Comparative Electoral Management: Performance, Networks and Instruments

NOW PUBLISHED with Routledge as part of the Elections, Democracy and Autocracy Routledge Book Series (edited by Pippa Norris and Carolien van Ham).  

Although there are thousands of volumes on elections, few have considered the challenge of organising them.  This book presents the first comparative monograph on the management of elections.

Comparative Electoral Management

The book defines electoral management as a new, inter-disciplinary area and advances a realist sociological approach to study it. A series of new, original frameworks are introduced, including the PROSeS framework which can be used by academics and practitioners around the world to evaluate electoral management quality. A networked governance approach is also introduced to understand the full range of collaborative actors involved in delivering elections, including civil society and the international community. Finally, the book evaluates some of the policy instruments used to improve the integrity of elections, including voter registration reform, training and the funding of elections. Extensive mixed methods are used throughout including thematic analysis of interviews, ethnography, comparative historical analysis; and, cross-national and national surveys of electoral officials.

This text will be of key interest to scholars, students and practitioners interested and involved in electoral integrity and elections, and more broadly to comparative politics, public administration, democratisation, development, international relations and democracy studies.


“Toby James demonstrates very convincingly in this major book that electoral management matters a lot for the quality of elections and for how reliable elections results are as a reflection of the electorate’s intentions. Comparative Electoral Management is, therefore, a book that will be of great value for at least three audiences: students of elections, electoral practitioners, and – hopefully – politicians interested in the improvement of the quality of elections and electoral administration in their country.”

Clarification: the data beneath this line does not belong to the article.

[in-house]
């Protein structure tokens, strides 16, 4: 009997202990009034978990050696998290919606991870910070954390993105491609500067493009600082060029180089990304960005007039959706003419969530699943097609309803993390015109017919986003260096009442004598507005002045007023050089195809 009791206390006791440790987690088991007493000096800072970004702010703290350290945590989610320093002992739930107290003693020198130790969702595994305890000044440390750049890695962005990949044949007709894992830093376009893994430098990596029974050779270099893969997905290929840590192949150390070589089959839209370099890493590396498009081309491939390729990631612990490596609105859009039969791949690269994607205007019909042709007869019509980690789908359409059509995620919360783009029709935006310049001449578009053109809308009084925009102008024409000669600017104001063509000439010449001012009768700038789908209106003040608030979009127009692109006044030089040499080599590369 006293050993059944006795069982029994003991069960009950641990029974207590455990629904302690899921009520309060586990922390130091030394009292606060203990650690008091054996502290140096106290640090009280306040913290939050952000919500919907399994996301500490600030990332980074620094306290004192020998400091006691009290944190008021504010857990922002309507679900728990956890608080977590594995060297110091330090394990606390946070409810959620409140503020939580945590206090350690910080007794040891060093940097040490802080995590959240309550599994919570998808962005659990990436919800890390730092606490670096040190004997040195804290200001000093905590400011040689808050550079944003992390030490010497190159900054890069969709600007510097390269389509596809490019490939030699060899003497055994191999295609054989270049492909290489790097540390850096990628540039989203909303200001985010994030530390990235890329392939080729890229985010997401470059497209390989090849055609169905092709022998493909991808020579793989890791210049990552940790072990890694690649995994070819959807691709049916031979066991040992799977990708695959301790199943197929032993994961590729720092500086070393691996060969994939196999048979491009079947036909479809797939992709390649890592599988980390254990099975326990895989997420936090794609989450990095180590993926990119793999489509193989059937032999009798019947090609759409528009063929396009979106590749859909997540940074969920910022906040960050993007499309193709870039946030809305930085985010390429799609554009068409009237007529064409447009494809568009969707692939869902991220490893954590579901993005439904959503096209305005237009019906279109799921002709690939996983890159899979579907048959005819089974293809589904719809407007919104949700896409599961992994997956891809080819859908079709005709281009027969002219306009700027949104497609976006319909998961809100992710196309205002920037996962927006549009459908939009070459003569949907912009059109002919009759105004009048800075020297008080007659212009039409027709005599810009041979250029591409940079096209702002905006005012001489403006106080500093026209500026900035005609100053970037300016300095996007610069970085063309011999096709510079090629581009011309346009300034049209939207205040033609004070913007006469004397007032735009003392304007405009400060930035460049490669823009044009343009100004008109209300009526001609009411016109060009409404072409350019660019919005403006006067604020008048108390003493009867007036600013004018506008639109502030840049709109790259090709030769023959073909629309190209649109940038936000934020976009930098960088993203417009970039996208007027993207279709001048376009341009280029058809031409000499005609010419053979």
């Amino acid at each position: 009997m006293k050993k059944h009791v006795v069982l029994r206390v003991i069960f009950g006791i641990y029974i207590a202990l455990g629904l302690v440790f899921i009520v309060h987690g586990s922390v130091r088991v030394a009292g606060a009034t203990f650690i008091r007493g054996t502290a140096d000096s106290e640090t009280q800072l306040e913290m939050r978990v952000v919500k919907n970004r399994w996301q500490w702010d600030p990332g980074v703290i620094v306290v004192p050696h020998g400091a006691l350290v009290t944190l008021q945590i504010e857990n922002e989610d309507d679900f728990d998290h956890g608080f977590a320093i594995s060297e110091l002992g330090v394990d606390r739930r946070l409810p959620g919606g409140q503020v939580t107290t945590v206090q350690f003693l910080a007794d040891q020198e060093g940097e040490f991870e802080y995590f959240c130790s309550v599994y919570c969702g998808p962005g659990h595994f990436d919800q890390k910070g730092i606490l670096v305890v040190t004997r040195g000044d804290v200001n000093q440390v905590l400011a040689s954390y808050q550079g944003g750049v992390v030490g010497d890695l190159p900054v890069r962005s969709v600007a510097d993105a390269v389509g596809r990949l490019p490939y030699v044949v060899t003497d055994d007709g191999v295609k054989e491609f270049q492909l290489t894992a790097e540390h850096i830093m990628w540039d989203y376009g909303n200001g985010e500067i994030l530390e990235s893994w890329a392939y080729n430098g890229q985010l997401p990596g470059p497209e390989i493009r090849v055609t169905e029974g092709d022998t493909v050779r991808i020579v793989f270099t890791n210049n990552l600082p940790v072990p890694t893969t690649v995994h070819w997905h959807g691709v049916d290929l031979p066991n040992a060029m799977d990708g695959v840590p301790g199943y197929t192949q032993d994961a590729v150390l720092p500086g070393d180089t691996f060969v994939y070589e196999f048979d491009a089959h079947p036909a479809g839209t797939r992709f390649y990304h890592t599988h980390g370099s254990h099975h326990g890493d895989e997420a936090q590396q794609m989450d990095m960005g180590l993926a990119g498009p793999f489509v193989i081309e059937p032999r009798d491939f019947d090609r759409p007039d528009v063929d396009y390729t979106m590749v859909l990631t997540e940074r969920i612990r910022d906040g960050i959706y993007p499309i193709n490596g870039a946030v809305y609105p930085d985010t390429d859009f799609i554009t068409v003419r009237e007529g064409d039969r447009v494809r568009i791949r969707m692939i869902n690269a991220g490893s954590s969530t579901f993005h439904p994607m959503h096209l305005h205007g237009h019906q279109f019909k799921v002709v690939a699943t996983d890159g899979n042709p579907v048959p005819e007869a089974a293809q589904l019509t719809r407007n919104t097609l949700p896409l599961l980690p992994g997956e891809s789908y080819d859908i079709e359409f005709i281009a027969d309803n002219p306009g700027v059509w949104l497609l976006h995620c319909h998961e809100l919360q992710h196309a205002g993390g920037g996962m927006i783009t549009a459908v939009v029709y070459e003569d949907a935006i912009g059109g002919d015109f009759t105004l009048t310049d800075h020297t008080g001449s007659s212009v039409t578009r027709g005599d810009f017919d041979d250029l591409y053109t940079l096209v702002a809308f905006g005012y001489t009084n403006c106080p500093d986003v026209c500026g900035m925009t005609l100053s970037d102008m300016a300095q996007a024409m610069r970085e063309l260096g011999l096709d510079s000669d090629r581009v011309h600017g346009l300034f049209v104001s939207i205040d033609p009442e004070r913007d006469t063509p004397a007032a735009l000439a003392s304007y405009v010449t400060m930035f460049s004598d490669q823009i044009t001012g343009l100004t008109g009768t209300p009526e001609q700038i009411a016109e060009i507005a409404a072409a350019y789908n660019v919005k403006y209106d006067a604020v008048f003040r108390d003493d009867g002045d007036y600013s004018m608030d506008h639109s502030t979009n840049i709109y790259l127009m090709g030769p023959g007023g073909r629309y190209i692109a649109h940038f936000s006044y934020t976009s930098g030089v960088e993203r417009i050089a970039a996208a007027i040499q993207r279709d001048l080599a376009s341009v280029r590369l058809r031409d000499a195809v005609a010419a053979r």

Jørgen Elklit, Professor of Political Science, Aarhus University, Denmark

“In Comparative Electoral Management Toby James provides an in-depth comparative analysis of one of the core administrative functions of democracy. Rich in data and innovative conceptualisation, the book draws on insights from a variety of disciplines to address a topic whose urgency is rapidly becoming apparent to citizens the world over. The result is a highly-informed and perceptive analysis of how elections are run and how they might be improved.”

Sarah Birch, Professor of Political Science, Kings College London

“There is no democracy without elections. Elections enable citizens to reflect on, interact with, and directly affect who represents them in state institutions. To ensure this orderly transfer of power electoral management bodies play a crucial role. Their performance makes the difference between contested or non-contested elections, a smooth transfer of power or violence or societal instability. This ground-breaking study is the first to give election management as a practice the scholarly attention they rightly deserve. Toby James’ insights on organizing elections provide invaluable evidence and advice for policy makers and election practitioners alike.”

Therese Pearce Laanela, Head of Electoral Processes, International IDEA

Contents page

Part I: Foundations

1. Why Electoral Management Matters (open access – download free)

2. A Realist Sociological Approach

Part II: Performance

3. Existing Concepts and Evidence

4. The PROSeS Framework (open access – download free)

Part III: Networks

5. Electoral Management Governance Networks

6. UK Electoral Management Governance Networks

7. Comparative Electoral Management Governance Networks

8. International Electoral Management Governance Networks

Part IV: Instruments

9. Voter Registration Reform

10. Centralisation

11. Human Resource Practices

12. Resources and Austerity (download author’s accepted version)

Part V: Looking Forward

13. Conclusions